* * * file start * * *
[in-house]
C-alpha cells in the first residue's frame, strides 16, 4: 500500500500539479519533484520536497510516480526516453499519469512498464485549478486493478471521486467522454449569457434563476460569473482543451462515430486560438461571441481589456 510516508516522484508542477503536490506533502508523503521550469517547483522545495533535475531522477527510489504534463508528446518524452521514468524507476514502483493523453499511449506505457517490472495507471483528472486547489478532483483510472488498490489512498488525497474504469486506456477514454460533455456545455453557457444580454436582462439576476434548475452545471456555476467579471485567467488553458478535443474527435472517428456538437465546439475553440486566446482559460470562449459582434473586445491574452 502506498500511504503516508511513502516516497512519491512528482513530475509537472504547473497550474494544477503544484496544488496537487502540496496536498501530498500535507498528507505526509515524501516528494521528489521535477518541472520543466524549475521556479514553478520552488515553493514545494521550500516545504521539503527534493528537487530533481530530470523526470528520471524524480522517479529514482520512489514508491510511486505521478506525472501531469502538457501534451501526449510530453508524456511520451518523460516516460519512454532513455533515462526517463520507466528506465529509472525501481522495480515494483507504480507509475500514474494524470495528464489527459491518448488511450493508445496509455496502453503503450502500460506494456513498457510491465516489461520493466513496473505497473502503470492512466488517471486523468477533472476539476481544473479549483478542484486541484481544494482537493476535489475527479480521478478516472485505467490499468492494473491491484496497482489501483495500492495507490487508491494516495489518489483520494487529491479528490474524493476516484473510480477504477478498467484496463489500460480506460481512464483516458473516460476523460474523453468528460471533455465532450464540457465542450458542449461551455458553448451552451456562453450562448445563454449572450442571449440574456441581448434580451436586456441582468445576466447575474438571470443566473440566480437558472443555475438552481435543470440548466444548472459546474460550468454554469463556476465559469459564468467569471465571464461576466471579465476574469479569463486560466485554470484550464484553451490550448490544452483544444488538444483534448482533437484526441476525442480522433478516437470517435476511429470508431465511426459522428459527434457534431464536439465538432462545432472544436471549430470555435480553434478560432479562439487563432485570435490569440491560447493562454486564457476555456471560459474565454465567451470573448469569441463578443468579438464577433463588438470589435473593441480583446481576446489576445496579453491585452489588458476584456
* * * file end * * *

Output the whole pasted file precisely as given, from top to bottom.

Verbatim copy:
[in-house]
C-alpha cells in the first residue's frame, strides 16, 4: 500500500500539479519533484520536497510516480526516453499519469512498464485549478486493478471521486467522454449569457434563476460569473482543451462515430486560438461571441481589456 510516508516522484508542477503536490506533502508523503521550469517547483522545495533535475531522477527510489504534463508528446518524452521514468524507476514502483493523453499511449506505457517490472495507471483528472486547489478532483483510472488498490489512498488525497474504469486506456477514454460533455456545455453557457444580454436582462439576476434548475452545471456555476467579471485567467488553458478535443474527435472517428456538437465546439475553440486566446482559460470562449459582434473586445491574452 502506498500511504503516508511513502516516497512519491512528482513530475509537472504547473497550474494544477503544484496544488496537487502540496496536498501530498500535507498528507505526509515524501516528494521528489521535477518541472520543466524549475521556479514553478520552488515553493514545494521550500516545504521539503527534493528537487530533481530530470523526470528520471524524480522517479529514482520512489514508491510511486505521478506525472501531469502538457501534451501526449510530453508524456511520451518523460516516460519512454532513455533515462526517463520507466528506465529509472525501481522495480515494483507504480507509475500514474494524470495528464489527459491518448488511450493508445496509455496502453503503450502500460506494456513498457510491465516489461520493466513496473505497473502503470492512466488517471486523468477533472476539476481544473479549483478542484486541484481544494482537493476535489475527479480521478478516472485505467490499468492494473491491484496497482489501483495500492495507490487508491494516495489518489483520494487529491479528490474524493476516484473510480477504477478498467484496463489500460480506460481512464483516458473516460476523460474523453468528460471533455465532450464540457465542450458542449461551455458553448451552451456562453450562448445563454449572450442571449440574456441581448434580451436586456441582468445576466447575474438571470443566473440566480437558472443555475438552481435543470440548466444548472459546474460550468454554469463556476465559469459564468467569471465571464461576466471579465476574469479569463486560466485554470484550464484553451490550448490544452483544444488538444483534448482533437484526441476525442480522433478516437470517435476511429470508431465511426459522428459527434457534431464536439465538432462545432472544436471549430470555435480553434478560432479562439487563432485570435490569440491560447493562454486564457476555456471560459474565454465567451470573448469569441463578443468579438464577433463588438470589435473593441480583446481576446489576445496579453491585452489588458476584456